South Texas College of Law Professor Josh Blackman explains the foundation of this case.
The Court's decision in this was seen as trailblazing -- it struck down legislation aimed at closing Chinese-operated laundries in San Francisco and guaranteed non-citizens the Constitution's protections. It was the first case to use the "equal protection" clause of the 14th Amendment, which prohibits states from denying any person within their jurisdiction the equal protection of the law. In a unanimous decision the Supreme Court ruled laws with discriminatory intent were unconstitutional. This landmark case has been cited over 150 times since the Court's decision.
As a class, view the following videos and engage in class discussion to establish the basic facts of this case and establish how the 14th Amendment pertains to it.
Have students take notes using the following handout.
HANDOUT: Yick Wo v. Hopkins (Google Doc)
VIDEO CLIP 1: Yick Wo v. Hopkins: The Basic Facts (1:05)
Vocabulary: Arbitrary, 14th Amendment, Ratify, Violate, Appeal
VIDEO CLIP 2: Yick Wo v. Hopkins: The 14th Amendment (1:00)
Vocabulary: Abridge, Due Process, Immunities
Students can either work independently or in groups to view the following video clips and respond to the accompanying questions to learn about the experience of the Chinese in the U.S.
VIDEO CLIP 3: Chinese Immigration in the U.S. in the 19th Century (6:22)
Vocabulary: Impetus, Assimilate, Gold Rush, Transcontinental Railroad
Why did the Chinese come to the west coast of the U.S. during the 1850s?
Describe the types of jobs that the Chinese had during this time.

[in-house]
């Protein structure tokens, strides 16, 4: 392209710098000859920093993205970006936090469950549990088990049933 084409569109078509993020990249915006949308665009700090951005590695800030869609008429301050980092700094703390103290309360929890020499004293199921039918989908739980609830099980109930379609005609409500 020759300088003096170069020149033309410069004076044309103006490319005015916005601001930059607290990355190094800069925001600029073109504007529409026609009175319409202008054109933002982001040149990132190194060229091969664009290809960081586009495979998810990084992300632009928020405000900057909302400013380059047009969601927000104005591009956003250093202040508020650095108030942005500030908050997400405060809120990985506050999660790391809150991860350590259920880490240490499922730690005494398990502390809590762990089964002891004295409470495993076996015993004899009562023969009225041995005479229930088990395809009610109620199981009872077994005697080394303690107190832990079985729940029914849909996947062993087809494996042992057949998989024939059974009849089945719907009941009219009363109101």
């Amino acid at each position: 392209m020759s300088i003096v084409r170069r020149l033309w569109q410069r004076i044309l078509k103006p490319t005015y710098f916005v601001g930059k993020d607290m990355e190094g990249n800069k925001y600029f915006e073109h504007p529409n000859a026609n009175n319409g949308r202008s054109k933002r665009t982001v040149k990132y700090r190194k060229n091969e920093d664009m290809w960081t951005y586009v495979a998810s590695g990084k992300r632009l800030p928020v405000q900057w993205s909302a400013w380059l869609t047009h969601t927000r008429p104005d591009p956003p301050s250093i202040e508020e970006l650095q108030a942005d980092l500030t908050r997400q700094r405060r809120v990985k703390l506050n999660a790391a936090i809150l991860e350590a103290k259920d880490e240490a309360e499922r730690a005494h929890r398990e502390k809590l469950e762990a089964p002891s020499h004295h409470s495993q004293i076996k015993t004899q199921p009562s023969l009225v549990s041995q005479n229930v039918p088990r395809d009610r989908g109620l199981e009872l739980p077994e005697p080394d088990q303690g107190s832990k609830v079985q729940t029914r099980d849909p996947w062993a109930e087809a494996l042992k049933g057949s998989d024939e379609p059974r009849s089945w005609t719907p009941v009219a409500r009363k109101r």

Explain the role of the Chinese in building the Transcontinental Railroad.
Describe what life was like for the Chinese in CA in the late 1800s.
VIDEO CLIP 4: The Burlingame Treaty (3:17)
Vocabulary: Plaintiff, Free Soiler, William Seward, Naturalize
VIDEO CLIP 5: Chinese Exclusion Laws (1:00)
View this collection of videos as a class to learn about the parities involved in the case, the significance of the case and the Supreme Court's decision.
VIDEO CLIP 6: Yick Wo v. Hopkins: Origin of the Case (3:00)
Vocabulary: Ordinance, Habeas Corpus
Explain the law that was enacted and how it impacted laundries during this time.
VIDEO CLIP 7: Yick Wo v. Hopkins: Significance (1:07)
Who was Hopkins?
VIDEO CLIP 8: Yick Wo v. Hopkins: The Decision (1:30)
Vocabulary: Equal Protection
According to Josh Blackman, what significant points were recognized in Justice Matthew's opinion?
As a class, review and discuss the significance of this case, the precedent it set, and its legacy.
Apply the Constitutional arguments in this case to a current immigration topic that is being discussed and debated in the U.S. Students may write a position paper on it or engage in a class debate.
Professors Mae Ngai and Josh Blackman explain the nature of the Geary Act, the impact on the Chinese in the late 1800s and its relevance today.
Professor Mae Ngai explains the parameters of the Magnuson Act and how it affected the Chinese.
Palma You, Gallery Coordinator at the Chinese Historical Society of America, describes what life was like for Chinese immigrants when they arrived on Angel Island in California.
In 2012 Congress issued a formal apology to Chinese Americans for their struggles in immigrating to the U.S. in the 19th and early 20th Centuries. U.S. Rep. Judy Chu (D-CA) sponsored the resolution and speaks about it on the floor of the House of Representatives.